By David Pendered
At the end of a dirt path that touches the Yellow River in Newton County, one piece of the future of Georgia’s network of water trails is taking shape – a network that now has the blessings of the state House of Representatives.
Abe’s Landing is at mile 33 of the 53-mile Yellow River Water Trail. The water trail begins near Lilburn, at Five Forks Trickum Road, and ends at Jackson Lake. According to a description of the water trail, it passes beneath bridge columns that date to the Civil War; a working train trestle; and I-20, where Abe’s Landing is being improved. Critters living along the water trail include great blue heron, North American river otters and American Beavers.
Like all of Georgia’s water trails, this one was developed by a public/private partnership. This group includes Keep Covington/Newton Beautiful; Porterdale, a former mill town said to have been the world’s largest producer of twine; Newton County; Newton’s Water and Sewerage Authority; Yellow River Water Trail Partnership; Georgia Adopt-a-Stream; National Park Service; Northeast Georgia Regional Commission; and Georgia River Network.
“We try to bring in anybody and everybody,” said Gwyneth Moody, director of programs and outreach for the Georgia River Network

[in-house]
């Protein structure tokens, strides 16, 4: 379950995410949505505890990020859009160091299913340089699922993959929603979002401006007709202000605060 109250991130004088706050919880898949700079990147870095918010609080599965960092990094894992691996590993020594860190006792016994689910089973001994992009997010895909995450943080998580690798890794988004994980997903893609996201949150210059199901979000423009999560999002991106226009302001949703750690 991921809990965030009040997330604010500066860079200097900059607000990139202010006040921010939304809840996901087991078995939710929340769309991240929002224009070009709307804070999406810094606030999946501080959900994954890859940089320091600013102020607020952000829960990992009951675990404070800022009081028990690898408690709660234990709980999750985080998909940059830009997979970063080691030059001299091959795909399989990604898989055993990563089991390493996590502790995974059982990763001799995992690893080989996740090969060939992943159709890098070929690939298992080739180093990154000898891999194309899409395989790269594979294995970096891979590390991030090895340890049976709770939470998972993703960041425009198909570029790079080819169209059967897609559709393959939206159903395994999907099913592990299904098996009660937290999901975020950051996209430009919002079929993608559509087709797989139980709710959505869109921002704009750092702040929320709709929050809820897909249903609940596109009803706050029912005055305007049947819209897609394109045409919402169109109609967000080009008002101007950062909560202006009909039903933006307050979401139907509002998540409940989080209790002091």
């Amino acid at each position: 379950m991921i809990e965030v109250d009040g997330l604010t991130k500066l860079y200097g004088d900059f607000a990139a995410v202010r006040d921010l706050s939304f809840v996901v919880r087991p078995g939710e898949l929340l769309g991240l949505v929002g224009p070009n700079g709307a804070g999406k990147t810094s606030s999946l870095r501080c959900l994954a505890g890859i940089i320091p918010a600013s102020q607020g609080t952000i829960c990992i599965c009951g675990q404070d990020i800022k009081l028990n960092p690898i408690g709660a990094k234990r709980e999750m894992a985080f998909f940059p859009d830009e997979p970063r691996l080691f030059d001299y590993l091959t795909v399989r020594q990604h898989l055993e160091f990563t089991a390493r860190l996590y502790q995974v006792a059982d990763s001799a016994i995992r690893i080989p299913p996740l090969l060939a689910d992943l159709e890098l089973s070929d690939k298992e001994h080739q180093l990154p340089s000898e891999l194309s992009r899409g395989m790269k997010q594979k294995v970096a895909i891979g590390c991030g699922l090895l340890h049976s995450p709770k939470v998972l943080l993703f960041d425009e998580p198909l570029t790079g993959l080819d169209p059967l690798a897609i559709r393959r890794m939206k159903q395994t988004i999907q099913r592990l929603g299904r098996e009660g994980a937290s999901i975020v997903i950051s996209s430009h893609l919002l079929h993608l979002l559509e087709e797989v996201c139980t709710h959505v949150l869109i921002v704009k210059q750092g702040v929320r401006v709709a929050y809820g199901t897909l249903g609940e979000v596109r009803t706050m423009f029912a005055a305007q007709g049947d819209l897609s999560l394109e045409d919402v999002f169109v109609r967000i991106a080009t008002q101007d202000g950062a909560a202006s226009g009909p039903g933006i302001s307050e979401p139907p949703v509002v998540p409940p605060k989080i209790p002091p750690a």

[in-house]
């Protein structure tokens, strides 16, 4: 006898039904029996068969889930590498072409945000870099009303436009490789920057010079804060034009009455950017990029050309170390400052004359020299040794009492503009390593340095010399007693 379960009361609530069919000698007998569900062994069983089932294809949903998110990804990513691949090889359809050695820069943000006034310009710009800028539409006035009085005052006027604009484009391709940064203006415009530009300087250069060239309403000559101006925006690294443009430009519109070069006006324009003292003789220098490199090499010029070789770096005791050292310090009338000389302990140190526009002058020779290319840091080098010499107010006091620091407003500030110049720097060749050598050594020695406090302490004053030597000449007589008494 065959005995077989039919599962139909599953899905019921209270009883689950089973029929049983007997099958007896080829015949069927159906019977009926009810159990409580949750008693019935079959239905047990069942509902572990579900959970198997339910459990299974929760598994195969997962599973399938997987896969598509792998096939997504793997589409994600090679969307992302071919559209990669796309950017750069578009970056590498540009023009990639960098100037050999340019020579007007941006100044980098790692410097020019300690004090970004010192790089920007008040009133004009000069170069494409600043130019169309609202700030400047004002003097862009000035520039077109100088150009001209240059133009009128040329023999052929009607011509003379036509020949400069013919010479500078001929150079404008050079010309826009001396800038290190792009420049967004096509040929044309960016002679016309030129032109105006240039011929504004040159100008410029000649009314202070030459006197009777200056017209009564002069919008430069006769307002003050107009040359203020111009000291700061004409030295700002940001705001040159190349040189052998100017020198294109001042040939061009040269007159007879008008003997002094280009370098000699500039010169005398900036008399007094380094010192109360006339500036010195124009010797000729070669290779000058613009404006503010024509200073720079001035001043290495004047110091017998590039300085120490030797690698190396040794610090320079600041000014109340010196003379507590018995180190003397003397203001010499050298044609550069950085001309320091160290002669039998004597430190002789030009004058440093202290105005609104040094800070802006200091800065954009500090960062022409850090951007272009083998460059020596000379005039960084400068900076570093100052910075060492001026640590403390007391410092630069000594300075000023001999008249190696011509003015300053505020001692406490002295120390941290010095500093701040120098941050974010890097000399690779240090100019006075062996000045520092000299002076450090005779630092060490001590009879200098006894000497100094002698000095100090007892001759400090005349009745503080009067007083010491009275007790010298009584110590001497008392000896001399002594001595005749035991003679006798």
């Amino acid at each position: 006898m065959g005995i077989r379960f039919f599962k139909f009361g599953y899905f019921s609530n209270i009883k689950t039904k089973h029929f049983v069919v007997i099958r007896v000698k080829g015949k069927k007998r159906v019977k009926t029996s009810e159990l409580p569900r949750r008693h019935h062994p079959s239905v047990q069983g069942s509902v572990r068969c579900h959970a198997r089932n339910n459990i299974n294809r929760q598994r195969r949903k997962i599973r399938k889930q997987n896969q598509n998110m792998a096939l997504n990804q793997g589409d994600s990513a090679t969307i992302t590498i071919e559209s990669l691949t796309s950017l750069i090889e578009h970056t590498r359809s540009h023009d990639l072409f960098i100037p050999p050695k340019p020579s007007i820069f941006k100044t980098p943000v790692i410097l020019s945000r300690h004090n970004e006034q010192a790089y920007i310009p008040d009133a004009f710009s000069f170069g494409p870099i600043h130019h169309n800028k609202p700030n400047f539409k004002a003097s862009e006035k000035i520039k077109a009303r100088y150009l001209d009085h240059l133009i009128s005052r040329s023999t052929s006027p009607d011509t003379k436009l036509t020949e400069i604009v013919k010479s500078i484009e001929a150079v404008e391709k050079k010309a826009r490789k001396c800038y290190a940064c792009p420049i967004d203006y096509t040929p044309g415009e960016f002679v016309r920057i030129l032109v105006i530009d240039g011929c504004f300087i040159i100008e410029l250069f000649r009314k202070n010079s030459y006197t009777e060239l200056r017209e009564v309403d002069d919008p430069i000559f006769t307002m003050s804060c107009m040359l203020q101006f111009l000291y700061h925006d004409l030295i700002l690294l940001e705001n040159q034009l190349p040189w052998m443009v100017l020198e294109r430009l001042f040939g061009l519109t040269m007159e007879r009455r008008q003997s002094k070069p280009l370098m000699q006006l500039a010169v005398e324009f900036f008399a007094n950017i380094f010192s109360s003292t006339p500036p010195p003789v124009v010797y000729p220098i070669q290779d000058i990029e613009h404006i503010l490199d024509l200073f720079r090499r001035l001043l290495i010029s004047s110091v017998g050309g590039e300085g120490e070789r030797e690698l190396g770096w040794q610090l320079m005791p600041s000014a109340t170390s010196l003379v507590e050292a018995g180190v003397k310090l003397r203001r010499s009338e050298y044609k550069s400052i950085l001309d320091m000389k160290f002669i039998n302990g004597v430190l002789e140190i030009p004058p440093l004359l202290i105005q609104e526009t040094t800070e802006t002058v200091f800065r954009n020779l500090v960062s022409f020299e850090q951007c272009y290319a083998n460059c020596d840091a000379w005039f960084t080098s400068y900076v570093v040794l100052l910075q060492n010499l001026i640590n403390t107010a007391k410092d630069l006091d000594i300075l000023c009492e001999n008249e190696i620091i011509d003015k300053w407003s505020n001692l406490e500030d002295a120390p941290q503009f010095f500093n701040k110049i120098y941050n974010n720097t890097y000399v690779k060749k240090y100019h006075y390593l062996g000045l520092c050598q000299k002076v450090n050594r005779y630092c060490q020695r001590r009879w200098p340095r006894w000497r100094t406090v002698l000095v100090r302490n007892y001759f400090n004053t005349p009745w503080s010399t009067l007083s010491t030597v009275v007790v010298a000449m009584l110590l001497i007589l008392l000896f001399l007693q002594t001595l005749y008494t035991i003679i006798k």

The House approved a resolution March 9 that endorses efforts by the Georgia River Network and its partners to create water trails. The resolution provides no funding. But in a state that doesn’t provide funding for a statewide water trails program, the resolution sponsored by Rep. Spencer Frye (D-Athens) is seen as a step in the right direction.
“It’s a show of support, especially given that some of the legislators who passed the resolution have not been supportive of some of the environmental issues that have come to the table,” Moody said. “It was nice of them to show support, and recognize the importance of highlighting the value of water trails.”
House Resolution 281 concludes:
- “[T]he members of this body recognize Georgia River Network and their water trail partners for their dedicated public service to the State of Georgia and encourage the exploration of existing water trails and the development of future water trails around the state.”
Water trails are similar to hiking trails. Except that water trails are on a waterways instead of the land. Water trails are used for recreational paddling and kayaking. As such, water trails are popular among fishermen and birders, along with purists who enjoy canoeing and kayaking for the sheer pleasure of the experience.
Georgia now has 15 established water trails and 18 under development, Moody said. Of the 70,000 miles of rivers and streams in Georgia, 1,230 miles have been developed as water trails. The number of miles under development isn’t available, Moody said.
A water trail in Georgia is established by a stakeholder group, which often is comprised of volunteers and a local entity, typically a government. Governments are natural partners because their employees interact with waterways via water and sewer services, police, fire, and emergency medical services.